- Conservative election poster 2010
A few recent news articles concerning the UK’s Conservative and Liberal-Democrat coalition government – the ConDem’s – brutal attack on the National Health Service.
We may be entering the summer silly season for news, with the NHS barely visible in the papers and forgotten by broadcasters.
But don’t be fooled – brace yourself for an autumn of massive cuts as NHS bosses draw up plans to slash each area on an unprecedented scale.
More than half of all senior NHS managers are worried that patients’ access to care will be cut back as a result of a tightening financial situation, which 42 per cent of them described as the “worst they had ever experienced,” according to a recent survey by the NHS Confederation.
Thirty-nine per cent of NHS chairs and chief executives expected financial pressures to increase over the next three years, while 75 per cent felt cuts in spending on social services by local councils would also impact on health services.
Analysts are now warning of a new ice age in NHS funding, with budgets growing little, if at all, even after 2015.
These findings came less than a month after David Cameron, seeking to smooth the way to push through Andrew Lansley’s microscopically modified Health and Social Care Bill, went on record with five pledges on the NHS, one of which was that “we will not cut spending on the NHS – we will increase it.”
Our National Health Service celebrated its 63rd birthday last week. I think it’s been one of the great success stories of the past century – an institution dedicated to treating the sick, relieving suffering, and saving lives, regardless of ability to pay.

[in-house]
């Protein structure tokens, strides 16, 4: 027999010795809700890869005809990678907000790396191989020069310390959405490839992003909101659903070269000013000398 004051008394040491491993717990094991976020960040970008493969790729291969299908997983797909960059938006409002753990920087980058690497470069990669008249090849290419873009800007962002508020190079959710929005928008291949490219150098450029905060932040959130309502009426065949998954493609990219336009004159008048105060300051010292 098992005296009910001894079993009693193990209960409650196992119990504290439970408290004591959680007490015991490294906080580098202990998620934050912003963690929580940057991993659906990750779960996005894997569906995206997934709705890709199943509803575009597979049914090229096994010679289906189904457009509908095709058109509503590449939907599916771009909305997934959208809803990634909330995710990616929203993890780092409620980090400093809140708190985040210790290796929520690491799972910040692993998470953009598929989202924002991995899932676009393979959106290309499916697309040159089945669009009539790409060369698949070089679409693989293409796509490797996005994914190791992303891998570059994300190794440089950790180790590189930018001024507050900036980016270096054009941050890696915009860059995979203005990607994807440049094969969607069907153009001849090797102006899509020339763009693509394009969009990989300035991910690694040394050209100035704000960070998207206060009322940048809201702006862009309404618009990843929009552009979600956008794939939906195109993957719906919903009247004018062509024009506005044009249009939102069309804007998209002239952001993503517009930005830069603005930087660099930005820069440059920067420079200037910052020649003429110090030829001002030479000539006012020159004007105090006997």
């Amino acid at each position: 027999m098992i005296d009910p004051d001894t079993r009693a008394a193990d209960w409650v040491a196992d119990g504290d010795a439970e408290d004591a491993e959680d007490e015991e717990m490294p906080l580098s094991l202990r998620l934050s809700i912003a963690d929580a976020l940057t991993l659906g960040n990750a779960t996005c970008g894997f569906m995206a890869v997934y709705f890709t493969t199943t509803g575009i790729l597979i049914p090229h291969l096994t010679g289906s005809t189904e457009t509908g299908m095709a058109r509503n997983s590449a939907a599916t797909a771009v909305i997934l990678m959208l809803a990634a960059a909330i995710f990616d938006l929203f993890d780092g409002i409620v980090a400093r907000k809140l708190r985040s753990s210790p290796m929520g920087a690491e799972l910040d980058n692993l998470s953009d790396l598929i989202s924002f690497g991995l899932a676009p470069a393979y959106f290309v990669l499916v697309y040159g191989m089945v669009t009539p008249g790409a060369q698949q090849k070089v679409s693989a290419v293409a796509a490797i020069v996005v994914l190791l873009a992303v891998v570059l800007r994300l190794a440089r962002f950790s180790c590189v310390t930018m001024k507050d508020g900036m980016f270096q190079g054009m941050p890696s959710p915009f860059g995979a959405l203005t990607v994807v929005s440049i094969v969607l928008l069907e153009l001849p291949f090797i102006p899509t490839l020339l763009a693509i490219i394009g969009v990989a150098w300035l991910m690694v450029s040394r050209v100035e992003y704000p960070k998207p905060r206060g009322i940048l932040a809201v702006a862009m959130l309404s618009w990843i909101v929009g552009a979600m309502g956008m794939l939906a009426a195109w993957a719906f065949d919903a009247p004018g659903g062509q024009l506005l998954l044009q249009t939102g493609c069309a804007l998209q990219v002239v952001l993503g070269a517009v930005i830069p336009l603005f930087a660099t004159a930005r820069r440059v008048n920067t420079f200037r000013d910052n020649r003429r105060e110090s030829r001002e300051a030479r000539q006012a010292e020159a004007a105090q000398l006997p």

Apart from the fact that the NHS is there for everyone when they need it, I have reason to be grateful to this fantastic service. It saved my life when I was diagnosed with advanced stomach cancer some years ago. And I want the NHS to be there for generations to come.
To mark the anniversary, I delivered a giant birthday card to the Department of Health, along with other trade union leaders. And later we lobbied Parliament to ask them to join us in wishing the NHS Many Happy Returns. This was not just a celebration of 63 years, but an impassioned plea to our politicians to make sure that the world’s largest and best publicly funded health service is not dismantled.
For that is what I fear will happen if the Frankenstein Health and Social Care Bill is passed into law. The LibDem arm of the coalition Government has made a great deal of noise, belatedly, about the changes it has wrung from its Tory partners to sweeten what will be a bitter pill. But, those changes are just not enough to prevent our NHS being dismantled or to save it from those who want to make a profit out of the sick.
Labour has accused the government of increasing rather than cutting NHS bureaucracy.
Speaking in the Commons this afternoon shadow health secretary John Healey said: “In spite of the spin the truth is the prime minister’s personal promise to give NHS a real rise in funding is being broken.
“It’s not just how much it’s how well the money is spent, and today Mr Speaker is one year to the day the health secretary launched plans to ‘liberate’ the NHS.”
Healey said that rather than phasing out top down hierarchy and reducing the cost of NHS related quangos, Lansley had overseen the creation of a lot more bodies.
He questioned why Lansley was setting up the National Commissioning Board which was set to employ 3,500 people.
And he asked why the government was setting up 500 public bodies in the NHS when 161 “do the job now”.
“Why is govt wasting precious NHS funding on the biggest reorganisation in its history it should be spent on patient care,” he said.